Apple's device uses an LCD panel, which means you're not getting the same rich hues and deep blacks offered by more modern OLED displays, like the one in the OnePlus 7T.
The OnePlus 7T's screen also offers a higher resolution, with a noticeably greater density of pixels (402 pixels per inch, compared with the iPhone 11's 326). More important, it refreshes at a faster 90Hz, making for super-smooth scrolling and animation. The iPhone 11 is capped at 60Hz, like most phones.
At 6.55 inches, the OnePlus 7T's display is technically larger than that of the 6.1-inch iPhone 11 — though the OnePlus' aspect ratio is narrower, so the 7T doesn't feel significantly bigger given the wider proportions of Apple's hardware.
The iPhone 11's 652 nits of peak full-screen brightness make it the phone you'd rather use on a sunny day, compared with the 474-nit OnePlus 7T. That's about the only scenario in which I'd rather have Apple's screen, though. The 7T's 155.1% coverage of the sRGB color space shatters the iPhone 11's 113%, thanks in large part to the power of OLED technology. Add in the 7T's smoother refresh rate and sharper resolution, and the OnePlus easily walks away with victory in the display round.
Winner: OnePlus 7T
With a trio of sensors on the back, comprising standard wide, ultrawide and telephoto lenses, the OnePlus 7T is pretty versatile as far as smartphone cameras go. But the quality of the photos it captures — even with the help of a 48-megapixel main shooter — can't quite contend with Apple's mastery of computational photography present in the iPhone 11's dual 12-megapixel optics.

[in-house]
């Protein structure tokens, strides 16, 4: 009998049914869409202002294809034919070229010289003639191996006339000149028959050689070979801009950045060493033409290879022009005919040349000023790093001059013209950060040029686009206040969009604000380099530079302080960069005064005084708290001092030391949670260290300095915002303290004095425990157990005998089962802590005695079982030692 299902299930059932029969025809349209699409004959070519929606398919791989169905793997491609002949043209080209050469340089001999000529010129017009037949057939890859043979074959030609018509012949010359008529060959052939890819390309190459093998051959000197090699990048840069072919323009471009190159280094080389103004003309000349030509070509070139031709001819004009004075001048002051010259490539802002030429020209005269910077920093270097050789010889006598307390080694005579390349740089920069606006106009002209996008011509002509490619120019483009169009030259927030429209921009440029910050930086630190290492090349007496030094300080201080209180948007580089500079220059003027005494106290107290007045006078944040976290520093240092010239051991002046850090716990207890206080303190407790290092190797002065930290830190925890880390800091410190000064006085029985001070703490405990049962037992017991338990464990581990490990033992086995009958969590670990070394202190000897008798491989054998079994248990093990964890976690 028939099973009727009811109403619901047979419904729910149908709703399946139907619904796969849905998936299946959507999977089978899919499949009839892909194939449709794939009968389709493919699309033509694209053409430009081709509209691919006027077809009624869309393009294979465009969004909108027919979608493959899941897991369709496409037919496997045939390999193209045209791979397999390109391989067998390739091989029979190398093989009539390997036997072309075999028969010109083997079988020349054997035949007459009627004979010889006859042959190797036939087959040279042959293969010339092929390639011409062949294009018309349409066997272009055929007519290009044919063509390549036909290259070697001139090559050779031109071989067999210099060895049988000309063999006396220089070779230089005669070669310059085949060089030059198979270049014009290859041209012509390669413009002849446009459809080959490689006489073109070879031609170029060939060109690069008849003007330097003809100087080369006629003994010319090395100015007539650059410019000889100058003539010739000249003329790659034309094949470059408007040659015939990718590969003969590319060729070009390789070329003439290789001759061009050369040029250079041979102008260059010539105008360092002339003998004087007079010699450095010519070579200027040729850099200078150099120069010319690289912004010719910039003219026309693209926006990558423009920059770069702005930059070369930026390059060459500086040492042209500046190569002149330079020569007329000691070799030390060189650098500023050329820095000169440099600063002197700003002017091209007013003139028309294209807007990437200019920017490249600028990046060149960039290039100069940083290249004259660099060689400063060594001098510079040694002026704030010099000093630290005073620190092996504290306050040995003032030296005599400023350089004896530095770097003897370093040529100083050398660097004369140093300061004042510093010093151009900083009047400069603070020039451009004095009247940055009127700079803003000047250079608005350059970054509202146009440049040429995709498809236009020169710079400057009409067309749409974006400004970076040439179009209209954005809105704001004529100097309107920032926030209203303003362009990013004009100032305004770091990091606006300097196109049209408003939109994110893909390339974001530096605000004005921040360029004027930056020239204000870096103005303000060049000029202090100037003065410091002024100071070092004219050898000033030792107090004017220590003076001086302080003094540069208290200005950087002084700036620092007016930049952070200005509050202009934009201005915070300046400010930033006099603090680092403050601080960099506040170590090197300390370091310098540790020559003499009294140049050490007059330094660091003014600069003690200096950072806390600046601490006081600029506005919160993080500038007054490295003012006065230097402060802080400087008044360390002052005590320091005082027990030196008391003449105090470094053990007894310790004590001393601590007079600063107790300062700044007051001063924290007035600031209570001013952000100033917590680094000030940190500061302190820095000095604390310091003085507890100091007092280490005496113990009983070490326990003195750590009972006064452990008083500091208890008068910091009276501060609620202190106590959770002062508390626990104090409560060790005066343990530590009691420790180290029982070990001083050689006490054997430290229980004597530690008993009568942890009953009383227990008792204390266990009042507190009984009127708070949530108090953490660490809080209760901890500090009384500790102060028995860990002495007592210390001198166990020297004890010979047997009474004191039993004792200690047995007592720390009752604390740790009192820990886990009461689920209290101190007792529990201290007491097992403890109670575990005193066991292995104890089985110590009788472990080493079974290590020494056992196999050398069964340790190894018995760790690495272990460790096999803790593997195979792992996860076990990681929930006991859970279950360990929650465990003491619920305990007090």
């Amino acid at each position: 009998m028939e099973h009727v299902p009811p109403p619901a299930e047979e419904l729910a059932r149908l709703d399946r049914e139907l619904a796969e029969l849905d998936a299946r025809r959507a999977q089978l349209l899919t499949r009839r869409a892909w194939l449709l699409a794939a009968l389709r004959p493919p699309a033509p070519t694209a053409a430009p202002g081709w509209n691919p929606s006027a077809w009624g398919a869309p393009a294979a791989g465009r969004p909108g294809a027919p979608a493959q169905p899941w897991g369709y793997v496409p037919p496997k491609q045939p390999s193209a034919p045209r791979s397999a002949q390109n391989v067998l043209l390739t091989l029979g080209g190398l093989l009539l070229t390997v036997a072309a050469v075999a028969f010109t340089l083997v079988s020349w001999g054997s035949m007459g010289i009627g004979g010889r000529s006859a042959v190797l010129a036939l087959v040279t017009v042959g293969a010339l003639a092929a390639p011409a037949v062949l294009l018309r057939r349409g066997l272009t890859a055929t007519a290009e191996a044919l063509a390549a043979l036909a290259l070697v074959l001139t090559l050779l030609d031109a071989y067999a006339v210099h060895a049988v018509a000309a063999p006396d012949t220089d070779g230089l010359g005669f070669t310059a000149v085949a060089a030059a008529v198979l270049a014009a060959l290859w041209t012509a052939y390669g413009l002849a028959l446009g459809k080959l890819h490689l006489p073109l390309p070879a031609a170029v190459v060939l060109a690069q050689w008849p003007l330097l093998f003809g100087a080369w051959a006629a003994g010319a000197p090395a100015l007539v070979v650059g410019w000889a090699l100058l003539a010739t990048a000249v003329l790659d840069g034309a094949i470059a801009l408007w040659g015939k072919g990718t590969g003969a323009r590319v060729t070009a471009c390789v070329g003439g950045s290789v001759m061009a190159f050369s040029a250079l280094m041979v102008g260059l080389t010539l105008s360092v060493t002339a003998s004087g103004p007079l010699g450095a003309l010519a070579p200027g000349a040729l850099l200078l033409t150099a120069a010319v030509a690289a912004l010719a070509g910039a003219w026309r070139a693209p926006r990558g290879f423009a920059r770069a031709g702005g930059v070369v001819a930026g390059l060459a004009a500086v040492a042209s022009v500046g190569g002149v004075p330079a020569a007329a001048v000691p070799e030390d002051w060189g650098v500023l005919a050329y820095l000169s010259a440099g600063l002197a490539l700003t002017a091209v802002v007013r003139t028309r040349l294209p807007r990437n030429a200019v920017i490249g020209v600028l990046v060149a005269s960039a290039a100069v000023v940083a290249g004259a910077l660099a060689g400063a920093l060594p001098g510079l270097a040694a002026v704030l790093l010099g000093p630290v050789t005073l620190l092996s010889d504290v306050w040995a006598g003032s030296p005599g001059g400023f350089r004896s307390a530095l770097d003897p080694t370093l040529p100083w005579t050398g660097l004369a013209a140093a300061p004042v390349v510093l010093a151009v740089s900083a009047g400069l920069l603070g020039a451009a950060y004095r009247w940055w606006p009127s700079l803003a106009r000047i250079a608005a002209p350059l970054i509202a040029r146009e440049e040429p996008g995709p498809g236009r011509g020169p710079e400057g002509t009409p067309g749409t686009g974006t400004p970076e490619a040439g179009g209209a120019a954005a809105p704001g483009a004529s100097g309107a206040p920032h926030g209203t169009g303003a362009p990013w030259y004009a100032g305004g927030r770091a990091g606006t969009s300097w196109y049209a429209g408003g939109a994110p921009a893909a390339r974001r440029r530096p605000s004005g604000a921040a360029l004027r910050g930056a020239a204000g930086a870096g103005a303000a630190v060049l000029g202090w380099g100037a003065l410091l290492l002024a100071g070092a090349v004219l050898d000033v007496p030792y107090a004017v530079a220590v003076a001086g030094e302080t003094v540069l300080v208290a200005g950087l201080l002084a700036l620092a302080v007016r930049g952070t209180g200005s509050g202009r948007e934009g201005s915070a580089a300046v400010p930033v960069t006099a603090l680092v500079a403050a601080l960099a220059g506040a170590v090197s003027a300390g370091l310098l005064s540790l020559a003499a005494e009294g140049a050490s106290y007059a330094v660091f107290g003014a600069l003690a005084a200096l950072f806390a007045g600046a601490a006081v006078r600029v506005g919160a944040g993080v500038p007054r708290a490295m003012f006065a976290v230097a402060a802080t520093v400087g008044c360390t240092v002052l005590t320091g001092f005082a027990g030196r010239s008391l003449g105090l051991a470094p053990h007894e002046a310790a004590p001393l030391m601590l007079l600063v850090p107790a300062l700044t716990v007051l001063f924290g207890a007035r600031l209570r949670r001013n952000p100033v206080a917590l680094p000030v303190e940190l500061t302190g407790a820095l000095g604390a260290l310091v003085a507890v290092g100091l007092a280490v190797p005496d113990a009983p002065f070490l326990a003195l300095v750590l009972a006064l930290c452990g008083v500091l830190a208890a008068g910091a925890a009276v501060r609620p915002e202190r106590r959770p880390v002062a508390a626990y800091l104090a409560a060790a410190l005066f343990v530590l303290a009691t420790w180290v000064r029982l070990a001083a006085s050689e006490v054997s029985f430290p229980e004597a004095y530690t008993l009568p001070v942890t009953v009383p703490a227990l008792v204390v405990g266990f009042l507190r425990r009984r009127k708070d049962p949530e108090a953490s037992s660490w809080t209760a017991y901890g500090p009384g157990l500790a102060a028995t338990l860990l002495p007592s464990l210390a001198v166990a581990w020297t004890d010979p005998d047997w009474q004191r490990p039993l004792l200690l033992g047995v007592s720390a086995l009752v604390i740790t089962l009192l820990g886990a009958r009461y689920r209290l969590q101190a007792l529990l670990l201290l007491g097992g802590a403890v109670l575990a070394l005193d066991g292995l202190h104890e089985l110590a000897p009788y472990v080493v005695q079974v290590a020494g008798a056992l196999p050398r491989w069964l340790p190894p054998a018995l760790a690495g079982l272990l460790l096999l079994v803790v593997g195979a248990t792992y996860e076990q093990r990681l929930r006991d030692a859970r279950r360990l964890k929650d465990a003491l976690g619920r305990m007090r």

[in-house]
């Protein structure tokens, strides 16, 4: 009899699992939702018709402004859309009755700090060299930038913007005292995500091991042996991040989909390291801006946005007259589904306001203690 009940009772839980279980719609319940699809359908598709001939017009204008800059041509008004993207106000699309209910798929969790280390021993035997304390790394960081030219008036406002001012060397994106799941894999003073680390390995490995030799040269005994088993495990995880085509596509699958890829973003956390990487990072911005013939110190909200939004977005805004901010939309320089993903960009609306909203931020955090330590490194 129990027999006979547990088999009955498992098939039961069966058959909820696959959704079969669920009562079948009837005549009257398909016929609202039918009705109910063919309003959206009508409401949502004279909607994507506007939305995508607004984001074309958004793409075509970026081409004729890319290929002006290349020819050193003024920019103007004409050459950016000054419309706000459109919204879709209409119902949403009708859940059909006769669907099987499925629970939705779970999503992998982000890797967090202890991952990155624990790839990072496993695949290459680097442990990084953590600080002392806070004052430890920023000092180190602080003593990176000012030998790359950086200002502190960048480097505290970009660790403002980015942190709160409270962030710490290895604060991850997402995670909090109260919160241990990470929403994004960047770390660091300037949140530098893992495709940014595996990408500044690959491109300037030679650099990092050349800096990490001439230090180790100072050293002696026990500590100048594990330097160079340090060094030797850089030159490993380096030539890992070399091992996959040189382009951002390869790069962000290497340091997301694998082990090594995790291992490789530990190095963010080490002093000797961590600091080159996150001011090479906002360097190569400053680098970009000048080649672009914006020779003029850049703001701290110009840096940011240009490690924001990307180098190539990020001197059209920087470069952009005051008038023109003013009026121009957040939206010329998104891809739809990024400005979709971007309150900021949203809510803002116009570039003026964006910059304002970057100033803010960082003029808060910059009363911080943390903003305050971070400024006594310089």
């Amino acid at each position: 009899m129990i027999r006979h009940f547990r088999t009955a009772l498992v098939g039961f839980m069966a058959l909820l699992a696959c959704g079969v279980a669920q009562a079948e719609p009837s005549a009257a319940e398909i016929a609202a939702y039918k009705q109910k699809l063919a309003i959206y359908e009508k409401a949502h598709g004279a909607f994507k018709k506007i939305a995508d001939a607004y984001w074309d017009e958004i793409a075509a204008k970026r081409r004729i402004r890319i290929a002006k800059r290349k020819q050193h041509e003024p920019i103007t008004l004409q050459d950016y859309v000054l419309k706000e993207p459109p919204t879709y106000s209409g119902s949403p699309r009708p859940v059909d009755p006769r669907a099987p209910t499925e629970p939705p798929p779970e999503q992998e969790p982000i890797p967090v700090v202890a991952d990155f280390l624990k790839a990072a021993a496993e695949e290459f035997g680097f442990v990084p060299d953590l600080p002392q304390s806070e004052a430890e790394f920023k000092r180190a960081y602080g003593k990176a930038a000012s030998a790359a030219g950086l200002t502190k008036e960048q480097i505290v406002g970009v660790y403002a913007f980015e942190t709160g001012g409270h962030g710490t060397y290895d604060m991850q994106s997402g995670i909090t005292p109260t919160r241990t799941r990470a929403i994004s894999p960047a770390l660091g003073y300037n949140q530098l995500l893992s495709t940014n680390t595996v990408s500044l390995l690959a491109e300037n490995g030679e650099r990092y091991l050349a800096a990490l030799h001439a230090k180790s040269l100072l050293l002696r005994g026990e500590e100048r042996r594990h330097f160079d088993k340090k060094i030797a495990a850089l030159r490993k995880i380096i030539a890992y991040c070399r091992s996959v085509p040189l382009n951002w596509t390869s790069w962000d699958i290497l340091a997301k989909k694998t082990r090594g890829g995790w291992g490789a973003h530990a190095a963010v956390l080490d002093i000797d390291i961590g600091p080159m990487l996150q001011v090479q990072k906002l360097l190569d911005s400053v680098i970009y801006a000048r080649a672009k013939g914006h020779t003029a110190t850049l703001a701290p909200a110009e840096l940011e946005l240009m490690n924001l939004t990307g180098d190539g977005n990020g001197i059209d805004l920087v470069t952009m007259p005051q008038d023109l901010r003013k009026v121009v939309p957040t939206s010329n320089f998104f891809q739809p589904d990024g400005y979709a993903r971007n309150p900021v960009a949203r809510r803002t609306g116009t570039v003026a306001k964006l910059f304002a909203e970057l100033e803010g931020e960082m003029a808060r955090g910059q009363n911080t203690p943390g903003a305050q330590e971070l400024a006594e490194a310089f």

That's not to say the OnePlus doesn't draw close. The 7T's 48-MP, ƒ/1.6 aperture primary camera delivered a crisp, clean and refreshing shot of Hudson Yards' Vessel on an unseasonably gorgeous September morning. The iPhone 11, however, painted a more realistic scene, with sharper details, more life-like color, less blown-out highlights and warmer lighting overall that more accurately reflected true conditions.
Both phones produced striking landscapes from the perimeter of Jersey City, looking at the skyline of Lower Manhattan from across the Hudson River. The cast seems a bit off in each case — the OnePlus 7T's take seems too red to my eyes, while the greenish slant of the iPhone 11 doesn't appear correct, either. The iPhone did preserve more of the rocks' texture below, and drew more gradients out of the clouds in the sky, but otherwise there's a lot to like from each handset.
Things do begin to skew a bit in OnePlus' favor, however, once we tried a close up on a building in the distance using zoom on each phone. Of course, the iPhone 11 doesn't have a 2x telephoto lens like the OnePlus 7T does, and its digital zoom couldn't make up for that omission.
In the dark, it's easier to see how Apple's and OnePlus' unique image processing techniques produce wildly different results. While I do like the sense of drama provided by the deeper contrast of the 7T's shot, OnePlus' Nightscape feature lays on the brightening a bit too aggressively around the street level and parked cars. Conversely, the iPhone 11's Night Mode preserves the strength of the highlights against the shadows, and exercises a soft touch in manipulating the tone of the image overall — again producing a more lifelike scene.